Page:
The Ro-Mac Lumber & Supply, Inc. Whole House Commodity Index is based on wholesale costs of the base components to build a 2,200 square foot wood frame home with a concrete stem wall in Central Florida.  The Index includes foundation, metal, concrete, block, stucco, cement, wood framing, siding, sheathings, trusses, roofing, drywall, insulation, windows, doors, trim, garage doors, and most building hardware.  It does not include décor, electrical, plumbing, mechanical, landscaping, or labor.  Because the Index uses current wholesale costs, this should be a strong indicator of the direction of building prices for the next 30-45 days.

Don Magruder is the Chief Executive Officer of Ro-Mac Lumber & Supply, Inc. in Central Florida.  Go to www.romaclumber.com to sign-up for the Index and other free market reports.  To sign-up for this information via email, contact Rebecca Ballash at This email address is being protected from spambots. You need JavaScript enabled to view it. .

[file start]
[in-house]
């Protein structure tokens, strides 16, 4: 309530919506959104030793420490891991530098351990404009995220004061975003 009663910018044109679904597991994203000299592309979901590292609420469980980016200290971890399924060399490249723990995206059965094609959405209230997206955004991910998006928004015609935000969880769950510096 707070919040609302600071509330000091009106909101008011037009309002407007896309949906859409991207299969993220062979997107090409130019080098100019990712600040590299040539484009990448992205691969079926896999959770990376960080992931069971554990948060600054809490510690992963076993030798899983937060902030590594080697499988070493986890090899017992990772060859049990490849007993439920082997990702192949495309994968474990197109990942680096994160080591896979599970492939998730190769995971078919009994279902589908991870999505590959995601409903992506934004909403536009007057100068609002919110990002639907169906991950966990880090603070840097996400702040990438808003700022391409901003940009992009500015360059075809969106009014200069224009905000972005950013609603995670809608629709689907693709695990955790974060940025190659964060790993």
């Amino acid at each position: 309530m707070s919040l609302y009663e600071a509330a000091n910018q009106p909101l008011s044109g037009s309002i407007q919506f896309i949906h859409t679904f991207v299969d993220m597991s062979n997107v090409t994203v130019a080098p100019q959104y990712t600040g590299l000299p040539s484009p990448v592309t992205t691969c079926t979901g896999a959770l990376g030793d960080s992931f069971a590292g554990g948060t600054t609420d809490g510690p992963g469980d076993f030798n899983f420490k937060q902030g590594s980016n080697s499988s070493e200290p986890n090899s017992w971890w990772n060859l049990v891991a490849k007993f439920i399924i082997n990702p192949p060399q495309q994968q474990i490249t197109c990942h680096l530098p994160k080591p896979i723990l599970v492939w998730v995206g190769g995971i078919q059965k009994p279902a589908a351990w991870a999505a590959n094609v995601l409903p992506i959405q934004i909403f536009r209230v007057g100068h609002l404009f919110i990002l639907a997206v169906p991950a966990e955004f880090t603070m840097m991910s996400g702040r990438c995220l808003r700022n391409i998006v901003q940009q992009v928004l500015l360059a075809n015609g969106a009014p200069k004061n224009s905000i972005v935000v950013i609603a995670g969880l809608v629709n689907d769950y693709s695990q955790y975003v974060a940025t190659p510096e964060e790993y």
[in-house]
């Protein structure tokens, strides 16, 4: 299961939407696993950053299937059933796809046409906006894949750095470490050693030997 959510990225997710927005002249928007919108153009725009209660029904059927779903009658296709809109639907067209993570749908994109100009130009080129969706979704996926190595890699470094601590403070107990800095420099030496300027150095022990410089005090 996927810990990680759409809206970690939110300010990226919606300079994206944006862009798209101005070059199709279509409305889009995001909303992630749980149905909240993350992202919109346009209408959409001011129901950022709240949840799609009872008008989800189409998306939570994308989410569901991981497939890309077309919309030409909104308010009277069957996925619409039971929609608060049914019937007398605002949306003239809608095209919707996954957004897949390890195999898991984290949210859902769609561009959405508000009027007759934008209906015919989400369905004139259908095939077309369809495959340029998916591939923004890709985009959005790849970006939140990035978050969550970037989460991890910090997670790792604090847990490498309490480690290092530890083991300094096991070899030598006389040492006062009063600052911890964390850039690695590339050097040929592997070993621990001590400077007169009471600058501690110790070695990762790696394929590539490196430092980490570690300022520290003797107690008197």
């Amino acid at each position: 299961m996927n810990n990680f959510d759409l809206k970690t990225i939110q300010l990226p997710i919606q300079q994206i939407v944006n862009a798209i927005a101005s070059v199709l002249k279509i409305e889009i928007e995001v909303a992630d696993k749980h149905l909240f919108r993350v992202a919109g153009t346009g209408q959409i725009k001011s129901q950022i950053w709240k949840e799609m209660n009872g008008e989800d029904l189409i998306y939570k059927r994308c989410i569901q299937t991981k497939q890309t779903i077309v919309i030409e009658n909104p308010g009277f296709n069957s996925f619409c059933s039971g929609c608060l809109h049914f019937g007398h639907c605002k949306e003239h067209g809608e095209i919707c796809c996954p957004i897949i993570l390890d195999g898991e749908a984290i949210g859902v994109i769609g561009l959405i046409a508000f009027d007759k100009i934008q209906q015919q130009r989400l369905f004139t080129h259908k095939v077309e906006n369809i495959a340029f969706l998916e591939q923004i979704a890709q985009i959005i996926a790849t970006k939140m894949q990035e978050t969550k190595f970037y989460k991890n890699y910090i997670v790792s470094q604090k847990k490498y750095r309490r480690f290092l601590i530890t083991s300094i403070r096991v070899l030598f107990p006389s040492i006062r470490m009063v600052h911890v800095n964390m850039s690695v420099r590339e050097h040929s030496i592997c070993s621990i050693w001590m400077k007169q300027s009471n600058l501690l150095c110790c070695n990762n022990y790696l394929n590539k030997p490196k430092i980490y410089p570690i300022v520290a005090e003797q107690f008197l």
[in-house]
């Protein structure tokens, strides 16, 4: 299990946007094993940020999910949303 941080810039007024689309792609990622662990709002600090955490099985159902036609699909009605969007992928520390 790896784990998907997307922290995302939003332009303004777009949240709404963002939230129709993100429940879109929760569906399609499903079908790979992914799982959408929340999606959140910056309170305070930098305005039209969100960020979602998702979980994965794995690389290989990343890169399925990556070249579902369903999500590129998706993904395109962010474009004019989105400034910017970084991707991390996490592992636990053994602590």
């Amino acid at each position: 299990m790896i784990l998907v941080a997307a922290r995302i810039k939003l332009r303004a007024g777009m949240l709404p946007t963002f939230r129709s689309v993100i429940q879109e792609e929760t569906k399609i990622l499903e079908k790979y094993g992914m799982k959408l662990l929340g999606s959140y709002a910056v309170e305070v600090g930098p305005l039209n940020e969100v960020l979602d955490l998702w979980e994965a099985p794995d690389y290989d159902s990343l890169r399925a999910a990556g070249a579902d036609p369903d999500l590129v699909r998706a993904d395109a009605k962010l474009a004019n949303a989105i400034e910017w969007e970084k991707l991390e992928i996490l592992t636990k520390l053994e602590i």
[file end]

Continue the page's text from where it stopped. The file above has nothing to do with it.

October 2016 Whole House Commodity Index

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Whole House Commodity Index 
October 2016

By Don Magruder

Home builders dodged a large bullet on October 6, 2016, when Hurricane Matthew wobbled east about 30 miles, just off Florida’s coast, and averted what could have a been a natural disaster of epic proportions. A wobble or veer west by Matthew would have resulted in billions of dollars in damage, massive strains on the supply chain, and even worse a labor shortage like none other. New home construction in Florida could have easily been shut down as most skilled labor would have relocated to the disaster zone. Although the flooding and wind damage in certain areas on the Florida and Carolina coastlines was severe, it is far from widespread.

The Ro-Mac Lumber & Supply, Inc. Whole House Commodity Index (Index) for October 2016 has a hangover from Matthew as sheathing prices jumped. However, the winter season and U.S. presidential election should drag those prices down in short order. For October, the Index increased 0.6 percent primarily on the price increase in sheathings. Since the first of the year, the Index is up 5.2 percent, which is strong given the up-and-down nature of the housing market in the last few months.